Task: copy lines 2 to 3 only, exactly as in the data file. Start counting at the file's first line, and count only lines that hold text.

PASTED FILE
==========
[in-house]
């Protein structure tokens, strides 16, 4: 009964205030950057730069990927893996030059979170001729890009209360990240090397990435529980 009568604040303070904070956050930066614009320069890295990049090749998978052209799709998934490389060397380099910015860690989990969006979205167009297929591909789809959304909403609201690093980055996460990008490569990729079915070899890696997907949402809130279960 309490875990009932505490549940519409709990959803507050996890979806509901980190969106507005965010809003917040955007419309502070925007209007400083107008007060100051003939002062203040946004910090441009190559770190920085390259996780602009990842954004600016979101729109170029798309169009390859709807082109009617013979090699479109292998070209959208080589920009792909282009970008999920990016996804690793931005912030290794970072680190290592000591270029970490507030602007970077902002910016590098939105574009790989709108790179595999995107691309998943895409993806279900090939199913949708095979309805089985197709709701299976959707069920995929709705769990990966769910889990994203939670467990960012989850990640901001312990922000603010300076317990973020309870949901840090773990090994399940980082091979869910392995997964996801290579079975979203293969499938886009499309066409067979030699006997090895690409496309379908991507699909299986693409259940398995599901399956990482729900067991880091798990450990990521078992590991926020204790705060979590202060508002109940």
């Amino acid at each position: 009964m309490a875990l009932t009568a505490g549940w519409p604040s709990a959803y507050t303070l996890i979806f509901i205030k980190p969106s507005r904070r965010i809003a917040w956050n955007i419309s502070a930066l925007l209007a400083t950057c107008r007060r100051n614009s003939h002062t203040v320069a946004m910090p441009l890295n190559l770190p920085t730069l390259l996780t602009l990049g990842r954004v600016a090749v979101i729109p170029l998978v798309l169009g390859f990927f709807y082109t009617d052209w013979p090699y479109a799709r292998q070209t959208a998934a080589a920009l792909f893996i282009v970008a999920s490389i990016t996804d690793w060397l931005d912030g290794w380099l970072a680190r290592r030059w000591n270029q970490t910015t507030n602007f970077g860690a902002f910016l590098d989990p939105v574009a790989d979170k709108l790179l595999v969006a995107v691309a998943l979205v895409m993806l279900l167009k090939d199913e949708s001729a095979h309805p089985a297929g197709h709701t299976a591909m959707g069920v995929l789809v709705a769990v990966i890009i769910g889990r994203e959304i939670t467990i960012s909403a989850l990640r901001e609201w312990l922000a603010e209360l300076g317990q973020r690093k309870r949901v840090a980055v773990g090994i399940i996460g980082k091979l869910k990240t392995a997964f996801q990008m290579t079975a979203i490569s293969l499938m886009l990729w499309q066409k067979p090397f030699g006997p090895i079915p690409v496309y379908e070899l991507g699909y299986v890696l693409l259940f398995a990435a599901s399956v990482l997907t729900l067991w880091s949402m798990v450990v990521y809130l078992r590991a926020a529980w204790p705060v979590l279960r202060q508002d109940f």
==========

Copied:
């Protein structure tokens, strides 16, 4: 009964205030950057730069990927893996030059979170001729890009209360990240090397990435529980 009568604040303070904070956050930066614009320069890295990049090749998978052209799709998934490389060397380099910015860690989990969006979205167009297929591909789809959304909403609201690093980055996460990008490569990729079915070899890696997907949402809130279960 309490875990009932505490549940519409709990959803507050996890979806509901980190969106507005965010809003917040955007419309502070925007209007400083107008007060100051003939002062203040946004910090441009190559770190920085390259996780602009990842954004600016979101729109170029798309169009390859709807082109009617013979090699479109292998070209959208080589920009792909282009970008999920990016996804690793931005912030290794970072680190290592000591270029970490507030602007970077902002910016590098939105574009790989709108790179595999995107691309998943895409993806279900090939199913949708095979309805089985197709709701299976959707069920995929709705769990990966769910889990994203939670467990960012989850990640901001312990922000603010300076317990973020309870949901840090773990090994399940980082091979869910392995997964996801290579079975979203293969499938886009499309066409067979030699006997090895690409496309379908991507699909299986693409259940398995599901399956990482729900067991880091798990450990990521078992590991926020204790705060979590202060508002109940």
């Amino acid at each position: 009964m309490a875990l009932t009568a505490g549940w519409p604040s709990a959803y507050t303070l996890i979806f509901i205030k980190p969106s507005r904070r965010i809003a917040w956050n955007i419309s502070a930066l925007l209007a400083t950057c107008r007060r100051n614009s003939h002062t203040v320069a946004m910090p441009l890295n190559l770190p920085t730069l390259l996780t602009l990049g990842r954004v600016a090749v979101i729109p170029l998978v798309l169009g390859f990927f709807y082109t009617d052209w013979p090699y479109a799709r292998q070209t959208a998934a080589a920009l792909f893996i282009v970008a999920s490389i990016t996804d690793w060397l931005d912030g290794w380099l970072a680190r290592r030059w000591n270029q970490t910015t507030n602007f970077g860690a902002f910016l590098d989990p939105v574009a790989d979170k709108l790179l595999v969006a995107v691309a998943l979205v895409m993806l279900l167009k090939d199913e949708s001729a095979h309805p089985a297929g197709h709701t299976a591909m959707g069920v995929l789809v709705a769990v990966i890009i769910g889990r994203e959304i939670t467990i960012s909403a989850l990640r901001e609201w312990l922000a603010e209360l300076g317990q973020r690093k309870r949901v840090a980055v773990g090994i399940i996460g980082k091979l869910k990240t392995a997964f996801q990008m290579t079975a979203i490569s293969l499938m886009l990729w499309q066409k067979p090397f030699g006997p090895i079915p690409v496309y379908e070899l991507g699909y299986v890696l693409l259940f398995a990435a599901s399956v990482l997907t729900l067991w880091s949402m798990v450990v990521y809130l078992r590991a926020a529980w204790p705060v979590l279960r202060q508002d109940f």